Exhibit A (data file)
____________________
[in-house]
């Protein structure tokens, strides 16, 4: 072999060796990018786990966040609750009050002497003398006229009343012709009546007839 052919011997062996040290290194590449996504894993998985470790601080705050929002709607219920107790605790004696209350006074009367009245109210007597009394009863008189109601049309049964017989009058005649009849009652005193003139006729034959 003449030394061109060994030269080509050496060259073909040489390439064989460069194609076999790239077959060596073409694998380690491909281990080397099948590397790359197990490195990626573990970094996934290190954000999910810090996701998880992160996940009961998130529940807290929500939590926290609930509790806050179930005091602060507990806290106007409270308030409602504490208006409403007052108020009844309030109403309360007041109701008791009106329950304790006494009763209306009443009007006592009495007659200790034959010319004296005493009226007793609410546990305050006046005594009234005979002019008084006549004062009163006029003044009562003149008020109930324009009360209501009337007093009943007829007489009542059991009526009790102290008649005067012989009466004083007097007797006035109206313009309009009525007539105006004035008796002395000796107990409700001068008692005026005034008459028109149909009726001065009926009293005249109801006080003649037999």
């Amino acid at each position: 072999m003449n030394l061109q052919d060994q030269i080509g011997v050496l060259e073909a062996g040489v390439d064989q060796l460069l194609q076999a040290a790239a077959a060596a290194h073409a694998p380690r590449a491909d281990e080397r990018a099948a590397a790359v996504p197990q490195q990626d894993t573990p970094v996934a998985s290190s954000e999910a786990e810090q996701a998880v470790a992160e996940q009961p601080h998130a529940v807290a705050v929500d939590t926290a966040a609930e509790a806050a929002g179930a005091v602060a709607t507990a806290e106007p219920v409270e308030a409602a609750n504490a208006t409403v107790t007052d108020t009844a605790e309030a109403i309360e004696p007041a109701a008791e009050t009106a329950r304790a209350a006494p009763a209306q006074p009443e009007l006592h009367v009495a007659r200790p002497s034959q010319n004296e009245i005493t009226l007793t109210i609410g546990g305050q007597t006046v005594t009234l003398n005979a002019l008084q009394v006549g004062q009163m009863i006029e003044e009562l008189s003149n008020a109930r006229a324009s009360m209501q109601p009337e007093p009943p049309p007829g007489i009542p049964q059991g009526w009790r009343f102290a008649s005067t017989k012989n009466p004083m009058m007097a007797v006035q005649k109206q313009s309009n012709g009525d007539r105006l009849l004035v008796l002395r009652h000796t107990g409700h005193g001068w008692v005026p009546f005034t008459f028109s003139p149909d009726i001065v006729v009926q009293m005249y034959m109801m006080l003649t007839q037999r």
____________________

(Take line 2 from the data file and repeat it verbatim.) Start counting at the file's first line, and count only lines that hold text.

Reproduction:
């Protein structure tokens, strides 16, 4: 072999060796990018786990966040609750009050002497003398006229009343012709009546007839 052919011997062996040290290194590449996504894993998985470790601080705050929002709607219920107790605790004696209350006074009367009245109210007597009394009863008189109601049309049964017989009058005649009849009652005193003139006729034959 003449030394061109060994030269080509050496060259073909040489390439064989460069194609076999790239077959060596073409694998380690491909281990080397099948590397790359197990490195990626573990970094996934290190954000999910810090996701998880992160996940009961998130529940807290929500939590926290609930509790806050179930005091602060507990806290106007409270308030409602504490208006409403007052108020009844309030109403309360007041109701008791009106329950304790006494009763209306009443009007006592009495007659200790034959010319004296005493009226007793609410546990305050006046005594009234005979002019008084006549004062009163006029003044009562003149008020109930324009009360209501009337007093009943007829007489009542059991009526009790102290008649005067012989009466004083007097007797006035109206313009309009009525007539105006004035008796002395000796107990409700001068008692005026005034008459028109149909009726001065009926009293005249109801006080003649037999």